President and Fellows of Harvard College
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The President and Fellows of Harvard College (also called the Harvard Corporation or just the Corporation) is the smaller and more powerful of Harvard University's two governing boards, the other being its Board of Overseers. Together, the two boards exercise institutional roles more commonly consolidated into a board of trustees.
Although the institution it governs has grown into a university of which Harvard College is one component, the corporation's formal title remains "The President and Fellows of Harvard College".
In 1650, at the request of Harvard President Henry Dunster, the Great and General Court of Massachusetts issued the body's charter, making it now the oldest corporation in the Americas. The subsequent Constitution of the Commonwealth of Massachusetts confirmed that, despite the change in government due to the American Revolution, the corporation would continue to "have, hold, use, exercise and enjoy" its property and legal privileges.
The corporation was probably originally intended to be a body of the school's resident instructors, similar to the fellows of an Oxbridge college. However, it fell into the now-familiar American model of a governing board—an outside body whose members are not involved in the institution's daily life, which meets periodically to consult with the day-to-day head, the president (whom it appoints). The Corporation is self-perpetuating, appointing new members to fill its own vacancies as they arise.
For most of its history, the Corporation consisted of six fellows in addition to the president. But after the abortive presidency of Lawrence Summers and a large endowment decline in 2008–2009, a year-long governance review was conducted. In December 2010, it announced that the Corporation's "composition, structure, and practices" would be greatly altered: the number of fellows would increase from six to twelve, with prescribed terms of service, and several new committees would endeavor to improve the group's integration with the activities of the University as a whole, especially its long-term planning.
There are currently thirteen members of the Corporation, including the University president, who sets the agenda but does not vote.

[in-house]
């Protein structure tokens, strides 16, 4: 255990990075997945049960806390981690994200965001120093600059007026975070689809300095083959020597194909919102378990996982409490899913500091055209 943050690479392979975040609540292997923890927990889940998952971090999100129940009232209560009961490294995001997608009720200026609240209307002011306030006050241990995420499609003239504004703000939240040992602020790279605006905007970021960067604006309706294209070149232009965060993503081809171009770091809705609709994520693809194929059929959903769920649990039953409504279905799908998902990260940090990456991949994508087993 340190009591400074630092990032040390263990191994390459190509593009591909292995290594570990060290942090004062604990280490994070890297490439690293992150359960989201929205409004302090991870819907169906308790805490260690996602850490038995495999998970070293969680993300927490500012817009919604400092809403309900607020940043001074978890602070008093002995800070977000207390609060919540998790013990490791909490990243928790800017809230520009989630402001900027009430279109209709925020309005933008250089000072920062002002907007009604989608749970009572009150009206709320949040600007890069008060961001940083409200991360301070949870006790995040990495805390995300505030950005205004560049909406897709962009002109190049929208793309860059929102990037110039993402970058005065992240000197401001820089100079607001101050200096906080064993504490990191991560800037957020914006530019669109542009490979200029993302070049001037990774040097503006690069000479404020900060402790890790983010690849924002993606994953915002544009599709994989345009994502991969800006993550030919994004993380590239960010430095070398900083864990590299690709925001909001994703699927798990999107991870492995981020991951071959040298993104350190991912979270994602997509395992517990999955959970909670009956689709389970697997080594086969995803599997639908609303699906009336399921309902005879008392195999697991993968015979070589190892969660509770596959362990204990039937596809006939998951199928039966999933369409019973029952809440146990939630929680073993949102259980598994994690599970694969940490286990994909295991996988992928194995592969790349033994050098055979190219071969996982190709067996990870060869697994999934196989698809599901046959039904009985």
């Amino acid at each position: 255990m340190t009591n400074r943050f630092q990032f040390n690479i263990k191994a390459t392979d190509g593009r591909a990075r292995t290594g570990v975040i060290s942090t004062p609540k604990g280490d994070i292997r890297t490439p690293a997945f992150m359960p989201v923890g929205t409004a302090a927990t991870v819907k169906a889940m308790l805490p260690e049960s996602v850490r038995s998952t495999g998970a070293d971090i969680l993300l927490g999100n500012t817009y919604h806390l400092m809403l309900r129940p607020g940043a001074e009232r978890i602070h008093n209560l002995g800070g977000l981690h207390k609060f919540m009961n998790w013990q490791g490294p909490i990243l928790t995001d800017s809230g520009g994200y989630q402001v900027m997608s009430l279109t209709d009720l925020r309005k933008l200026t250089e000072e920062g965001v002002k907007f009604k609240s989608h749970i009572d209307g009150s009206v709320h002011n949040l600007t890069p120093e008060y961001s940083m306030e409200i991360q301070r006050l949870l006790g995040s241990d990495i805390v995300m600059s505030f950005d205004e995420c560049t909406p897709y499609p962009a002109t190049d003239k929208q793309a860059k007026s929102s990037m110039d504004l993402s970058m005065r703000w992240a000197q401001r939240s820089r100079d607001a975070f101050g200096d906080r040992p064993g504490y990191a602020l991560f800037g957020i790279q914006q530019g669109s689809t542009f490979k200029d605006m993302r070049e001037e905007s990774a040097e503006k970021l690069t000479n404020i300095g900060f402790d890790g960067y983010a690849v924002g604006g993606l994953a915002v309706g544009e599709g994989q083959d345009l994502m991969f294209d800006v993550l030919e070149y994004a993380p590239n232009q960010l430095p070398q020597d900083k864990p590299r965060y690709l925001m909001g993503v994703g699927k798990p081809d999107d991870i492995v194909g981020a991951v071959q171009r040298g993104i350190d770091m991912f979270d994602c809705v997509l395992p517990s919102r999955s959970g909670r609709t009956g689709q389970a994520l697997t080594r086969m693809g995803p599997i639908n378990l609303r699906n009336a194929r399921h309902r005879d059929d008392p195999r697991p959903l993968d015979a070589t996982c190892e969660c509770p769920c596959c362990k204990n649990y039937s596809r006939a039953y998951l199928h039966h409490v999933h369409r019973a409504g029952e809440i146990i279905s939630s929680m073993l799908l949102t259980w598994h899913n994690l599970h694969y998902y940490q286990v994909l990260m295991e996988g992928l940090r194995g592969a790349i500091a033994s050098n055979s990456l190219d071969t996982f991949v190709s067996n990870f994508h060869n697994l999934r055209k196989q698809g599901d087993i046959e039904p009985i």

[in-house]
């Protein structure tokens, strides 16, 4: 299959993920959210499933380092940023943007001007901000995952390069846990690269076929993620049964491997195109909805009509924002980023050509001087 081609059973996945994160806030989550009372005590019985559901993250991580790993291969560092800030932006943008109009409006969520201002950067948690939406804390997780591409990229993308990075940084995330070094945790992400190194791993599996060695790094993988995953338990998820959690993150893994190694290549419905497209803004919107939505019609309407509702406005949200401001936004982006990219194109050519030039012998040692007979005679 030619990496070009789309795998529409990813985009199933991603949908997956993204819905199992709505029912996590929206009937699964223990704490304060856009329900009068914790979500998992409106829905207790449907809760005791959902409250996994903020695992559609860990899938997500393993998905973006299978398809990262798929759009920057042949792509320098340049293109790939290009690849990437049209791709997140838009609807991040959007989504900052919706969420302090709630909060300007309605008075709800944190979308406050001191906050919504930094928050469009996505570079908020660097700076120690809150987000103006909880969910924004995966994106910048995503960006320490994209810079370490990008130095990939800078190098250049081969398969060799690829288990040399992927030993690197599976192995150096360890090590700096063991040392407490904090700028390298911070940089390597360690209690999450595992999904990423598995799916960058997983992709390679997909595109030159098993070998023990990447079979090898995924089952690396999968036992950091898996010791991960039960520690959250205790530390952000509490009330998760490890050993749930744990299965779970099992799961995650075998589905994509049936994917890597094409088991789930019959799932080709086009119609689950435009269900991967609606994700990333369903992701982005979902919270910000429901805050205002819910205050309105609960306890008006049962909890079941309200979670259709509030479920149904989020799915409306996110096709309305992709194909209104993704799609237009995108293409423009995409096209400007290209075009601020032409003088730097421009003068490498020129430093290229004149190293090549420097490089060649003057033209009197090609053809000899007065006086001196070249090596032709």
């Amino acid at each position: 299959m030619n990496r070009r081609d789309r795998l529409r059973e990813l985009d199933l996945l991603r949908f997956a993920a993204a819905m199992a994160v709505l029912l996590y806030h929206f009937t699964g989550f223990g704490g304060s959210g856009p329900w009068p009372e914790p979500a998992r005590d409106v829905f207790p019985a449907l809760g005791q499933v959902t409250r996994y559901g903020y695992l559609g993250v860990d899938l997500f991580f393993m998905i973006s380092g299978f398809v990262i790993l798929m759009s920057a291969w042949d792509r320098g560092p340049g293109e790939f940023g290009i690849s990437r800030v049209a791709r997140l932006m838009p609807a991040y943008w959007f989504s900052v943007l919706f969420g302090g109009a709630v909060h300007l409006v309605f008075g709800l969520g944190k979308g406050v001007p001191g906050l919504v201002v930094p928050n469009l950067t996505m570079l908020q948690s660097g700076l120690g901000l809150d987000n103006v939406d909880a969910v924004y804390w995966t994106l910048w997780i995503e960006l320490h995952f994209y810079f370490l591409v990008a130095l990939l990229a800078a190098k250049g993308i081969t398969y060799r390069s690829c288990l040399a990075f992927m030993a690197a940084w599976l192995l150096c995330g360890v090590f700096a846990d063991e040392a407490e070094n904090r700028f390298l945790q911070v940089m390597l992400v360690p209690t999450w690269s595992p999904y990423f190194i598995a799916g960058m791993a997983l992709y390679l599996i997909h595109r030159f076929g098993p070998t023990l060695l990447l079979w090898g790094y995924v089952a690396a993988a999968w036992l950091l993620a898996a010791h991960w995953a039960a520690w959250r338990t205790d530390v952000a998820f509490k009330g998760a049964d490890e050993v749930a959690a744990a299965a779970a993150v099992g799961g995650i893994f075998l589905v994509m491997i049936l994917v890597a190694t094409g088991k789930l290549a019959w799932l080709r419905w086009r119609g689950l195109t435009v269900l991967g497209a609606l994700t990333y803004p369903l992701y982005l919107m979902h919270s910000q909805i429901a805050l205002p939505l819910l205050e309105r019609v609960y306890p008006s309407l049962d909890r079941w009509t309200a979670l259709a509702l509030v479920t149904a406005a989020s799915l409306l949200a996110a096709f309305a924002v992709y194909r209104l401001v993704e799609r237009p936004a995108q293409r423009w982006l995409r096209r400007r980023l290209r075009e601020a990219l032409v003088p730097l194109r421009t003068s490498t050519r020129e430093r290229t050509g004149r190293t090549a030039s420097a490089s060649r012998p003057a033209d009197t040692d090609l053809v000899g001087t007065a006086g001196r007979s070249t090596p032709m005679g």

|Lawrence Bacow||JD 1976, MPP 1976, PhD 1978||2011||President of Harvard University.|
|Timothy R. Barakett||AB 1987, MBA 1993||2019||former CEO of Atticus Capital|
|Kenneth Chenault||JD 1976||2014||former CEO of American Express|
|Paul Finnegan, Treasurer||AB 1975, MBA 1982||2012||co-CEO of Madison Dearborn Partners|
|Mariano-Florentino Cuéllar||AB 1993||2019||Justice of the Supreme Court of California|
|William F. Lee, Senior Fellow||AB 1972||2010||co-managing partner at Wilmer Cutler Pickering Hale and Dorr|
|Carolyn Martin||PhD 1985 (University of Wisconsin–Madison)||2018||President of Amherst College|
|Karen Mills||AB 1975, MBA 1977||2014||former Administrator of the U.S. Small Business Administration|
|Diana L. Nelson||AB 1985||2018||chair of Carlson Holdings|
|Penny Pritzker||AB 1981||2018||former United States Secretary of Commerce|
|David Rubenstein||JD 1973 (University of Chicago)||2017||co-CEO of The Carlyle Group|
|Shirley M. Tilghman||LLD 2004 (Honorary)||2017||former president of Princeton University|
|Ted Wells||JD 1976, MBA 1976||2013||partner at Paul, Weiss, Rifkind, Wharton & Garrison|
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- Chait, Richard P.; Daniel, D. Ronald; Lorsch, Jay W.; Rosovsky, Henry (May–June 2006). "Governing Harvard: A Harvard Magazine Roundtable". Harvard Magazine.
- "Chapter V". Massachusetts Constitution.
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- Dixon, Brandon J.; Parker, Claire E. (June 27, 2017). "The Harvard Corporation, Explained". The Harvard Crimson. Retrieved April 29, 2021.
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- "Mathews and Wells elected to Harvard Corporation". Harvard Gazette. Harvard University. September 23, 2012. Retrieved August 24, 2020.